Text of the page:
It comes with what I like to call, a waterfall filter. It pulls in water, filters it, and then the water pours out the top like a little waterfall. The company call it a Quietflow filtration system. Because of this, the water is aerated and you don’t need an air stone. The filter is silent. 100% SILENT! This is by far the best part of this tank. It comes with one filter pack (which could last well over a year, I’ll explain why in a different blog), one packet of color enhancing Betta food (which will also last forever), and a water conditioner containing a dechlorinator, good bacteria, and nutrients good for Betta fish. I believe the labeled warned that it must be placed on a flat table that can handle 45 lbs of weight.

It comes with a divider. NEVER ever place two bettas in such a small space. 1.25 gallon is not enough for one betta fish. Technically 2.5 isn’t big enough either. I have the divider tossed in a drawer.

It also came with coupons for and samples of Aqueon Betta bowl plus, and Aqueon color enhancing Betta food. Betta bowl plus sample is one use, but the food sample could last you months. (Go down to the ** for a review on Aqueon Betta food)


I had to get decorations! So I found this adorable flower arrangement. It was well priced and fit perfectly in my tank. Along with the shells I already had, I knew my tank would look very sleek.


While I was buying everything, almost all the packaging had Betta fish on it. Betta this, Betta that. Soooo…. I looked at the fish available. I hadn’t even told my parents I was getting a new tank, let alone a fish. I’m 19 and in college, but live at home and commute. I figured, “Hey I’m the one taking care of this tank, right? So I can buy what I want.” With that in mind I pushed forward. Since the tank was so small, I didn’t want to get one of the large (beautiful) male Betta fish. Also, they were like $14 for one fish! That’s more than my hamster cost! Anyway, I looked at the girl fish and found a baby one. She was so much smaller than the others and I knew she had some growing to do. Some fish stop growing if you put them in a small tank, so I hoped this would happen and she wouldn’t get too big. I really didn’t want to stress any fish out because the tank was too small. She was a pale bluish white, but when the light caught her she was a beautiful teal/turquoise color. So everything in hand I went home and set the tank up before my parents came home. My next blog will explain why this was a stupid thing to do (buying the fish and the tank at the same time). If you plan on owning a tank you MUST read my next blog on Nitrogen tank cycling or read up on your own.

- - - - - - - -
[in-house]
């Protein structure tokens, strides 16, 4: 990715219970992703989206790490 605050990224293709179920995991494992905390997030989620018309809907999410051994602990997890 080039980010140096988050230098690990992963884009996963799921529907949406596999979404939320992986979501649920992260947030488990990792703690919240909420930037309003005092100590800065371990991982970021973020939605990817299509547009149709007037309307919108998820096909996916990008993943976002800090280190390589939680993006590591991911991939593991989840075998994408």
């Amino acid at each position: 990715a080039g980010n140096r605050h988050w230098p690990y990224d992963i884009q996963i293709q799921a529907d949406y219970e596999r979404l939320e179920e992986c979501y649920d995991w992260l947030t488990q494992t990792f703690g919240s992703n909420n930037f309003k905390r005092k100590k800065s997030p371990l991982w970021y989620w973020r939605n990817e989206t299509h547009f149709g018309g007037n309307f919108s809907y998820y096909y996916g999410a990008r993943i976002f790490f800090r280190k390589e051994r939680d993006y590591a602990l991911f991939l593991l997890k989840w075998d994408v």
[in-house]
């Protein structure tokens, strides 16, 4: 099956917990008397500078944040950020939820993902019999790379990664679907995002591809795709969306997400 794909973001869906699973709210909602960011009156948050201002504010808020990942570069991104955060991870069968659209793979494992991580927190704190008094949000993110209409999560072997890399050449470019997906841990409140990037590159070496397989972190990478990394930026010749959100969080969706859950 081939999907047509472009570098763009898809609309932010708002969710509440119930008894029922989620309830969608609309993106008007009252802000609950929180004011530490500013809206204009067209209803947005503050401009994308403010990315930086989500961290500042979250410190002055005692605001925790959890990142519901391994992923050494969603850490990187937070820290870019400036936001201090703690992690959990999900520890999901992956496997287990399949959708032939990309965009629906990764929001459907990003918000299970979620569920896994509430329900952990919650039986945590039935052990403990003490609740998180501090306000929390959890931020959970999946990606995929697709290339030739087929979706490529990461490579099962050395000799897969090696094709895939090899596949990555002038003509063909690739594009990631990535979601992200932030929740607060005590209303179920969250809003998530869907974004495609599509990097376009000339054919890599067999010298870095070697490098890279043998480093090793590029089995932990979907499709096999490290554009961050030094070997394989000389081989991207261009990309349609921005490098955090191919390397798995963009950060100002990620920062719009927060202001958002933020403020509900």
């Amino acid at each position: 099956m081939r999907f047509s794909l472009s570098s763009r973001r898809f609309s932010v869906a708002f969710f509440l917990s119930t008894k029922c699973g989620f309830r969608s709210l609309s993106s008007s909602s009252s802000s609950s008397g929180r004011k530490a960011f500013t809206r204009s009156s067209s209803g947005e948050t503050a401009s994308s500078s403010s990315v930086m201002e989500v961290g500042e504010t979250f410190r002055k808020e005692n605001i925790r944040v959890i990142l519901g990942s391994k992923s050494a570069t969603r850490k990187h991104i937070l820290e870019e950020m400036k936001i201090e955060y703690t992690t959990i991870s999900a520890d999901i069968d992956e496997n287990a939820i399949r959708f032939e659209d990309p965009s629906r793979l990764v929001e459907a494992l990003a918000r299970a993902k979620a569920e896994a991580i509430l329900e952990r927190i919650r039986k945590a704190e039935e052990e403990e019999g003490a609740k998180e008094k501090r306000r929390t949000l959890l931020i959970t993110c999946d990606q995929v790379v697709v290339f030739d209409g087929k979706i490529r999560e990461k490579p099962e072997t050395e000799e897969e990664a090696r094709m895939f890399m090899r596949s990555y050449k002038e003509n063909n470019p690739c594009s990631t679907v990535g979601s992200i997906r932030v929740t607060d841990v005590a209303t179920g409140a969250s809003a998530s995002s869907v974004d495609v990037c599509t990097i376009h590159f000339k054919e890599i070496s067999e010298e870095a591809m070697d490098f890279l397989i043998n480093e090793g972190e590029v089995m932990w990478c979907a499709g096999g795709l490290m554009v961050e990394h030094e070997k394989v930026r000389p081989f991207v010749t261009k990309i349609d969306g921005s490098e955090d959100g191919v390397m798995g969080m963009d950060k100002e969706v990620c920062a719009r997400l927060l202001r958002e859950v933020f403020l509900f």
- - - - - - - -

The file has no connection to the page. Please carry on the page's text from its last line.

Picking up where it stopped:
**Review – I had Betta food from previous fish. We had always owned male Betta fish. I was using the sample provided, but thought I’d try the old food (we had so much left). The pellet was too large for my poor fish to swallow. She tried about 5 times before I took it out and gave her the Aqueon food. The Aqueon food was great! I stated above she was a pale bluish color. After eating this food, almost immediately her color darkened and became more vibrant. She is now a beautiful blue/purple/green, light depending. Originally, my mom had asked me why I bought such an ugly fish. She hadn’t seen the way the light had reflected off her in the store. I knew she was beautiful and this food helped bring her natural beauty out! Highly recommend.

  • Tank = $29.74
  • decor = $9.99
  • fish = $5.79
  • Betta color food = $4.29
  • TOTAL = $54.57

*Note: a second shrimp had died that day, prompting me into hasty purchasing. Normally I like to research before major purchases. I knew the water quality was getting worse and had to buy a new tank.

Lastly, I need to mention that this tank does NOT include a heater. The room I keep my tank in is always around 75 degrees (F). I’ve never needed a heater. Be aware, most fish require a temp of 70-80 degrees (F).